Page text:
As Porter recalled, there were many challenges in expanding Dewey’s technology, which rendered African Americans as either a “slave” or an “immigrant”: “they had one number—326—that meant slavery, and they had one other number—325, as I recall it—that meant colonization. So [in] all the libraries—many of the white libraries, which I visited later—every book, [even] a book of poems by James Weldon Johnson, who everybody knew was a black poet, went under 325.” By the end of the project, Porter overthrew the Dewey system, classifying works by genre and author to “highlight the foundational role of black people in all subject areas,” with these areas being “art, anthropology, communications, demography, economics, education, geography, history, health, international relations, linguistics, literature, medicine, music, political science, sociology, sports, and religion.” Porter created a classification system that “challenged racism . . . by centering work by and about black people within scholarly conversations around the world.”
As the development of research protocols for analyzing race in the bibliography expanded, Porter made Black writing visible by not only refusing to essentialize aspects of Black Studies, but also publishing her second major bibliography filled with updated literature on the field in 1945. The purpose of Porter’s project was to compile a global survey of Black verse, including poems published throughout the Caribbean, Latin America, Europe, and Africa. Even though her publisher, Charles Heartman, refused to publish what he believed to be an impractically large—and expensive—book, she reduced the bibliography to a hemispheric scope on North American Negro Poets. As Janet Sims-Woods has documented, Porter received funding from the Rosenwald Foundation to develop this bibliography on Afro-Latino American writing. This survey notably revealed patterns of literary production that prompted Porter to use conventional genre-specific categories for the writings she encountered. She listed the “poetry” of Uruguay, the “drama” of Cuba, and the “novel” of Brazil, in striking comparison to the genre-bending categories that comprised her “Early American Negro Writings.” For Porter, “Negro” or “Black” writing varied across time and place, requiring descriptive categories that conveyed the possibilities of that plurality.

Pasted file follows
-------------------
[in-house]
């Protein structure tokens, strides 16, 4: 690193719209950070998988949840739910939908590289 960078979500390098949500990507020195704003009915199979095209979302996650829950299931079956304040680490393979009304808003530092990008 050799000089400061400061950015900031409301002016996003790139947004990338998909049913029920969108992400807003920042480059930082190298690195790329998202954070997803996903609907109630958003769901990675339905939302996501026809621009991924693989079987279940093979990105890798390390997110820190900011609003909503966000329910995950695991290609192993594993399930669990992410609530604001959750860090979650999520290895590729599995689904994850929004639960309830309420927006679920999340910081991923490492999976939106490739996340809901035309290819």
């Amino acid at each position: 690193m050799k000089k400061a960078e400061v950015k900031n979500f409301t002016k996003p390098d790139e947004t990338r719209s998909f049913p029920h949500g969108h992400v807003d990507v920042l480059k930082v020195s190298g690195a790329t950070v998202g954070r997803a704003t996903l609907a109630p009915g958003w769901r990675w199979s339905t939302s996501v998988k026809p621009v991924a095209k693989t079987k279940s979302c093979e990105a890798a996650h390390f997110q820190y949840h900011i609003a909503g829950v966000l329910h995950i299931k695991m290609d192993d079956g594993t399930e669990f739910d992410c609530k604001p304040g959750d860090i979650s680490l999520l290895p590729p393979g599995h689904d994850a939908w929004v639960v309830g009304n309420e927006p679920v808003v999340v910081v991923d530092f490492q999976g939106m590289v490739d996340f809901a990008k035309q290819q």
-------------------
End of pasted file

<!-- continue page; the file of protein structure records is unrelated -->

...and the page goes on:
With Porter’s departure from Howard in 1973, a new period in Moorland’s history began. The research centerreceived a sizable grant from the Ford Foundation in 1970, which enabled the institution to completelyrestructure the Center’s administration and fund the addition of dozens of staff members to manage the massive collection. Coinciding with a second wave in Black higher education, the grant represented a renewed commitment to Black Studies, which was then an undeniably robust discipline. From W.E.B. Du Bois’s groundbreaking display at the 1900 World’s Fair to the donations made to Moorland-Spingarn by Howard alumni, the recognition of the Black experience as a viable scholarly pursuit—one requiring primary source documentation—facilitated the growth of Black collections and undergirded the emergence of Black Studies.Nevertheless, as Laura Helton explained in her 2019 article, “On Decimals, Catalogs, and Racial Imaginaries of Reading,” Porter ultimately made one of the greatest contributions to Black Studies and American librarianship through her prowess in edifying Howard’s library collection along with undertaking a revolutionary expansion of the Dewey system.permission.